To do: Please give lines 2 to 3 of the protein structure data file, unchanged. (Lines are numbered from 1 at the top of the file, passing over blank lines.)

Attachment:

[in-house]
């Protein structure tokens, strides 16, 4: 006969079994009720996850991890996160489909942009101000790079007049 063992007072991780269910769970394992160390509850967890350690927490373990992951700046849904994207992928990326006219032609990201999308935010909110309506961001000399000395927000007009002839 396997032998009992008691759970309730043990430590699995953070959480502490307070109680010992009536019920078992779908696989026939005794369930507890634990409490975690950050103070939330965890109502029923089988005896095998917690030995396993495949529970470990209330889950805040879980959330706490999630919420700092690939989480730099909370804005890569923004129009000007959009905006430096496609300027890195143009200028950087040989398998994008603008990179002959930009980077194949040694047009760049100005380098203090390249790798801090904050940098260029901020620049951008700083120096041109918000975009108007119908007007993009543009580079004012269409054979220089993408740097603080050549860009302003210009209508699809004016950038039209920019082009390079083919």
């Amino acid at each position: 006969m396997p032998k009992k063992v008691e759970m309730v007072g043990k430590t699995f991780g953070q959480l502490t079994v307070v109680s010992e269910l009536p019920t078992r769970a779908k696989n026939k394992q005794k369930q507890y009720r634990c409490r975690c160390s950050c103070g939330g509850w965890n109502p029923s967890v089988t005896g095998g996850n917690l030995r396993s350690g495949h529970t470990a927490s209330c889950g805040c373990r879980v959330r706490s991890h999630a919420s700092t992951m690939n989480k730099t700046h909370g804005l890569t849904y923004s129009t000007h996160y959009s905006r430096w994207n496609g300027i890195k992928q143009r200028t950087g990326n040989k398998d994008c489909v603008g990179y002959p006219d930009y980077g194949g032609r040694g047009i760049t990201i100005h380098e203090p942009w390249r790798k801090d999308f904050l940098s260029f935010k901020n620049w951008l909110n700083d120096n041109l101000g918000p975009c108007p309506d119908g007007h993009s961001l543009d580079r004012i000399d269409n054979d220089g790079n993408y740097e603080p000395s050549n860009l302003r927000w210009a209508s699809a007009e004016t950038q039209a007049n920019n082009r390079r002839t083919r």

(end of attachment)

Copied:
């Protein structure tokens, strides 16, 4: 006969079994009720996850991890996160489909942009101000790079007049 063992007072991780269910769970394992160390509850967890350690927490373990992951700046849904994207992928990326006219032609990201999308935010909110309506961001000399000395927000007009002839 396997032998009992008691759970309730043990430590699995953070959480502490307070109680010992009536019920078992779908696989026939005794369930507890634990409490975690950050103070939330965890109502029923089988005896095998917690030995396993495949529970470990209330889950805040879980959330706490999630919420700092690939989480730099909370804005890569923004129009000007959009905006430096496609300027890195143009200028950087040989398998994008603008990179002959930009980077194949040694047009760049100005380098203090390249790798801090904050940098260029901020620049951008700083120096041109918000975009108007119908007007993009543009580079004012269409054979220089993408740097603080050549860009302003210009209508699809004016950038039209920019082009390079083919």
């Amino acid at each position: 006969m396997p032998k009992k063992v008691e759970m309730v007072g043990k430590t699995f991780g953070q959480l502490t079994v307070v109680s010992e269910l009536p019920t078992r769970a779908k696989n026939k394992q005794k369930q507890y009720r634990c409490r975690c160390s950050c103070g939330g509850w965890n109502p029923s967890v089988t005896g095998g996850n917690l030995r396993s350690g495949h529970t470990a927490s209330c889950g805040c373990r879980v959330r706490s991890h999630a919420s700092t992951m690939n989480k730099t700046h909370g804005l890569t849904y923004s129009t000007h996160y959009s905006r430096w994207n496609g300027i890195k992928q143009r200028t950087g990326n040989k398998d994008c489909v603008g990179y002959p006219d930009y980077g194949g032609r040694g047009i760049t990201i100005h380098e203090p942009w390249r790798k801090d999308f904050l940098s260029f935010k901020n620049w951008l909110n700083d120096n041109l101000g918000p975009c108007p309506d119908g007007h993009s961001l543009d580079r004012i000399d269409n054979d220089g790079n993408y740097e603080p000395s050549n860009l302003r927000w210009a209508s699809a007009e004016t950038q039209a007049n920019n082009r390079r002839t083919r």